Okay, Michael. I hear where you’re going with this. What other differences are there between cold calls and smart calls?

Make smart calls from behavioral and affinity lists, not demographic or segment lists. Behavioral lists are based on verbs in addition to SIC codes (for example – “grew by 15% or more”, “merged”, “moved”, etc). Affinity lists are based on recent purchases of related products or services. These lists cost more, but end up giving higher ROI because their performance is so much better.

Smart calls begin with a quick visit to the prospect’s website to find out what their business does and how they position themselves. Focused homework beats “tell me a little about your business” every time. Lose the elevator pitches, hype, and feature dumps. Ask before telling and learn before selling.

Smart calls are exploratory calls based on an organization’s relevant news – an event or occurrence that changes them into a better-than-average prospect for your company. Something that you can build a logical, valuable conversation around.

Tell me what you think about integrating telemarketing with some of the more recent tools?

We all need to get really good at multi-media marketing. I define that as: phone + e-mail + social + SEO/SEM + online content. The whole is greater than the sum of its parts. Getting all the pieces working together creates real synergies and greatly improved results.

Speaking of “working together”… strongly encourage coordination between Sales and Marketing. The more closely the two collaborate; the better off everybody is… including your customers.

I couldn’t agree more with everything you’ve said, but especially that last statement regarding Sales and Marketing alliance. Thanks for taking the time for this interview, Michael. Any closing remarks?

Yes. Provide for time. Market and sell with vigor and enthusiasm tempered with humility and patience.

Well put. Thanks again.

If any of you readers have anything to add about Smart Calling, or the integration of marketing tools across media, please weigh in below.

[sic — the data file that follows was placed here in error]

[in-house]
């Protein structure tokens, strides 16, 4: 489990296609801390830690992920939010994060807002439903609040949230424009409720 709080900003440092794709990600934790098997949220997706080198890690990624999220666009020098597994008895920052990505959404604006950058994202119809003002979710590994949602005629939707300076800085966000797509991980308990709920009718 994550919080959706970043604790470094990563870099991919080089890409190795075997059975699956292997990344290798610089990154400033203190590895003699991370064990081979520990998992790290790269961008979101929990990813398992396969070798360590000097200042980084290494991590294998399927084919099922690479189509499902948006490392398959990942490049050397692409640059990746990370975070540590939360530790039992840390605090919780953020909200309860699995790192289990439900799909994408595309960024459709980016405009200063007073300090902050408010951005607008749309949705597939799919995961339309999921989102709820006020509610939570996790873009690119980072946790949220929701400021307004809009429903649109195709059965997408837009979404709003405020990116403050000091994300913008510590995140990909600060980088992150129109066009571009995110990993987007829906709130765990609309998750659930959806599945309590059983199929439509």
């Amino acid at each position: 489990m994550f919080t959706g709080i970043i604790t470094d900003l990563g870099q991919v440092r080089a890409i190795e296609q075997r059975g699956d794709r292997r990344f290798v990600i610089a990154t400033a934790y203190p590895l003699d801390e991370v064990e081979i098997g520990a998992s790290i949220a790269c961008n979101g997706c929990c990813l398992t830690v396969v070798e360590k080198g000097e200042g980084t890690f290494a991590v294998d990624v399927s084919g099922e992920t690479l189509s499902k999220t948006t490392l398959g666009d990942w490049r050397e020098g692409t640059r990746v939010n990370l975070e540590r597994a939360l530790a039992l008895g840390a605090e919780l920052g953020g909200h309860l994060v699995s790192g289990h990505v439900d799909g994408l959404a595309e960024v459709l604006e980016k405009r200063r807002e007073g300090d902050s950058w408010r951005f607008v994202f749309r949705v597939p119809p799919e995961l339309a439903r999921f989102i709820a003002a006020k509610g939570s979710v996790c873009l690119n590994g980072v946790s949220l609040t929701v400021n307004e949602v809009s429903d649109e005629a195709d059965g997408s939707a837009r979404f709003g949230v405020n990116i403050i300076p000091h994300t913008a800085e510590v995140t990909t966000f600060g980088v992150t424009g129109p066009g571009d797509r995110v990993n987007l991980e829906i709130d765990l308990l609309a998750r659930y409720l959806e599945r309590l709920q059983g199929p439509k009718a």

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Writing effective email copy from an expert in B2B marketing, lead generation and lead nurturing

This is the latest in our ongoing series of tips from some of the experts who provide our sales lead management consulting and training services and our marketing automation and lead-generation agency services.

Meryl Evans

Meet Meryl Evans, one of our email copywriting experts.

Meryl is a professional writer and editor who specializes in online B2B lead generation and lead nurturing. She helps our clients build and maintain relationships with their prospects and customers through email, newsletters, landing pages, blogs and more.

Here are Meryl’s top email copywriting tips:

  • Write emails with the prospect or customer in mind, not the company. Remember that even in B2B, people make the buying decisions.
  • Use paragraph breaks every three or four sentences. Many emails still have long paragraphs, which are hard to read. Faced with a long block of text, many people are daunted and move on.
  • Use multiple sub-headings, and numbered and bulleted lists (like this one) whenever possible. People skim and scan when reading online.
  • Limit calls to action to one or (at the most) two items. Any more than that and people get confused about what you want them to do. Confused people do nothing.
  • Add a response link to the beginning of each email for those ready to take action before reading the rest of the message. Don’t make people who are ready to respond search for your link. Repeat the link further down for those who take longer to decide.

Worth considering:
Professionally written lead generation and lead nurturing emails get higher open rates, and more responses. Consider putting our email copywriters to work. Click here to learn more.

Readers, what are you top tips regarding B2B email copywriting?
Please add your comments by clicking on the word “Comments” in the line below the Share button.

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B2B lead qualification and scoring

qualified leads

The growth of the Internet has changed B2B buyer activity.

Buyers don’t wait for a sales person to call them anymore. They get most of their education on the web. As B2B buyers increasingly use online channels to do their research, Marketing meets prospects earlier than ever in the buying process – often long before the prospects are ready to engage with Sales. This is one reason that, on average, only 25% of new leads are sales ready.

So you need a way to determine which leads are ready for Sales, and which need to be nurtured.